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I'm trying to add simple crash logging to my C++ application for Mac OS and Linux. I'm not happy with backtrace_symbols output. I'd like to take whatever backtrace() returns and build stack trace (with symbolic names) manually. How to do it? I couldn't find a single example, or even explanation of what exactly it is that backtrace() returns.

Upd: found this code snippet, but it doesn't compile on OS X.

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"I'm not happy with backtrace_symbols output." Does it miss scheduled appoitments, or talks Elbonian, or what? Perhaps it could improve if you clearly explain the reason of your dissatisfaction! –  n.m. Jan 22 '14 at 12:47
@n.m.: I don't think it even has the ability to improve. Jokes aside, I'd like to get a list of mangled function names without having to parse strings, for starters. –  Violet Giraffe Jan 22 '14 at 12:53
@n.m.: also, I don't see a way to see which thread has actually caused the signal, but I guess that's a problem of backtrace itself. –  Violet Giraffe Jan 22 '14 at 13:14
"Don't want to parse strings" is a bit like "don't want to add numbers". Parsing strings is what programmers do, there's no getting around it. –  n.m. Jan 22 '14 at 13:55
@n.m.: awesome. Let's get some data, compile into a human-readable string, then forget we had that data in the first place and parse the string to get our pieces of info back. Sounds totally like what programmers do all the time. –  Violet Giraffe Jan 22 '14 at 13:59

2 Answers 2

libunwind has unw_get_proc_name function that will give you the mangled function name for a stack frame. The documentation claims that unw_get_proc_name is safe in a signal handler. According to this, backtrace_symbols uses malloc and is therefore not safe to use in a POSIX signal handler.

I don't know how to call that with whatever backtrace returns, so you'd probably need to use libunwind for that aswell.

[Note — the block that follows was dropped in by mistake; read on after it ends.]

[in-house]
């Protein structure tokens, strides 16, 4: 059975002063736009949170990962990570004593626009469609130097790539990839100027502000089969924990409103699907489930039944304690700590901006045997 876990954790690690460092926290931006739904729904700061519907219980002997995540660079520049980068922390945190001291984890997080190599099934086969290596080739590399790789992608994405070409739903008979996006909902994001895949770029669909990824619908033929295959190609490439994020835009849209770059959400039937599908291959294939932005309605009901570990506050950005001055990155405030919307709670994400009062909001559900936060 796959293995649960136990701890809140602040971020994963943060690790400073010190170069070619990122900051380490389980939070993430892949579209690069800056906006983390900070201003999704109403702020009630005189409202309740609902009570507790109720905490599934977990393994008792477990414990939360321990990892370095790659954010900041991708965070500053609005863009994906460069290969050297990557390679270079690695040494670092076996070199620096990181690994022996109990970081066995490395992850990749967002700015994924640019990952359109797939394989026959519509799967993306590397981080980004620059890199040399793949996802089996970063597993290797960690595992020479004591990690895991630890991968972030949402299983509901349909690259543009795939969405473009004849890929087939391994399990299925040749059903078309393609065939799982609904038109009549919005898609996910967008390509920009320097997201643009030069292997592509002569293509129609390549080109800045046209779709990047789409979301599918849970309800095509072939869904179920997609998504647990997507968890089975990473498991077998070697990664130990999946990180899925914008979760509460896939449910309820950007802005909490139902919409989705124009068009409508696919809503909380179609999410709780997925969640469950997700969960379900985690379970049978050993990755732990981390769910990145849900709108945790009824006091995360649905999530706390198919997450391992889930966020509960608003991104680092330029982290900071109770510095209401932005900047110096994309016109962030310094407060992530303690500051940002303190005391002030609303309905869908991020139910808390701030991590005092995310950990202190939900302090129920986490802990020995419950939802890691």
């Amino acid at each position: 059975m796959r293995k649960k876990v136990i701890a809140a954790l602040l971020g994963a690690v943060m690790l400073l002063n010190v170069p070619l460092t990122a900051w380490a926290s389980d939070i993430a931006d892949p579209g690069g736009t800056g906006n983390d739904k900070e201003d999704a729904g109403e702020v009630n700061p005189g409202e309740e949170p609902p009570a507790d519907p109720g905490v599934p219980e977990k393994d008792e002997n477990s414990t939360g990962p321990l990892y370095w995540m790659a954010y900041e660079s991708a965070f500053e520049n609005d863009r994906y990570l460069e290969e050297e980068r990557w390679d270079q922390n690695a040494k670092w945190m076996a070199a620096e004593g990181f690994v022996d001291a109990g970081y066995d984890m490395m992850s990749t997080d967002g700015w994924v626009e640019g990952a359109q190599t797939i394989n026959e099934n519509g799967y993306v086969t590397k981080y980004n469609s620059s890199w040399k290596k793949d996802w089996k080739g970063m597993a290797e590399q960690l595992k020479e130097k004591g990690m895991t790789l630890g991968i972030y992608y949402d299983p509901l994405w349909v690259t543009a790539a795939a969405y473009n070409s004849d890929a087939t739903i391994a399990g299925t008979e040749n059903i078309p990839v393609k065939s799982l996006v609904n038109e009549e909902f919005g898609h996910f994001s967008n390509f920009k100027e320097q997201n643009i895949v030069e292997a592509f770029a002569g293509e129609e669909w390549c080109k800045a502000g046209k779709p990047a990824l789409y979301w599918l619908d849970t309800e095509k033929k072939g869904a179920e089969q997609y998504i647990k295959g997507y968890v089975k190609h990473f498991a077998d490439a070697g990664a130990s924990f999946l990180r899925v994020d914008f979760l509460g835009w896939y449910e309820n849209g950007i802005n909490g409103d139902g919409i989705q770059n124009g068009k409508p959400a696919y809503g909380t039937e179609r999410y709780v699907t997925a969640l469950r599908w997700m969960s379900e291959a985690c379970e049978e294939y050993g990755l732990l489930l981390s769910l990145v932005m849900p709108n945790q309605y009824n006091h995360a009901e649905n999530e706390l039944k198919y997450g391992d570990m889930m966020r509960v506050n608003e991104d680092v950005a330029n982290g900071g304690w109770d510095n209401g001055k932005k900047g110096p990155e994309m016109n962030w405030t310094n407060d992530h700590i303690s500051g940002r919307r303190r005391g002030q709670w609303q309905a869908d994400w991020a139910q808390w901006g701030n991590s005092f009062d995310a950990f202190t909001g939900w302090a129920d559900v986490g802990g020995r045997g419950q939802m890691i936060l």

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Thanks, I was looking at libunwind. I got a hint that it does something architecture-specific and will not work on ARM, and I'm trying to write POSIX-compliant cross-platform code first, if I can. –  Violet Giraffe Jan 22 '14 at 14:50
It's also not clear whether it supports OS X. –  Violet Giraffe Jan 22 '14 at 15:05
I don't know if the project is officially supported on arm/osx, but there is a copy of the source hosted on apple.com so I would assume it's used by people and they provide patches. I'm sure the situation is similar on arm. –  user2079303 Jan 22 '14 at 15:17

Looking at man page for backtrace(), I see that the backtrace returns pointer to an array containing bunch of addresses.

The backtrace_symbols() converts those addresses into symbols, as it sees it if there are debug symbols. Otherwise you get an address.

Having said that, it makes no sense to not use backtrace_symbols(). If you do not like the output, feel free to modify it, but you are not going to get more useful backtrace information.

In the example you found, they are mimicking backtrace_symbols() in a bad way. Also, mind the first comment :

A hacky replacement for backtrace_symbols in glibc
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Modifying output means parsing the string (not to mention allocating a lot of new strings!), and there's no clear delimiter, as far as I can see. But looks like I'll have to parse it, after all. –  Violet Giraffe Jan 22 '14 at 12:37
I did mind the comment. Don't care how hacky it is if it would work. But half the includes needed there don't even exist on my OS X 10.9. –  Violet Giraffe Jan 22 '14 at 12:38
@VioletGiraffe The output of backtrace_symbols() is array of c-strings, but I do not mean parsing c strings. Create std::vector<std::string>> and parse that instead. Should be easy to do. –  BЈовић Jan 22 '14 at 12:40

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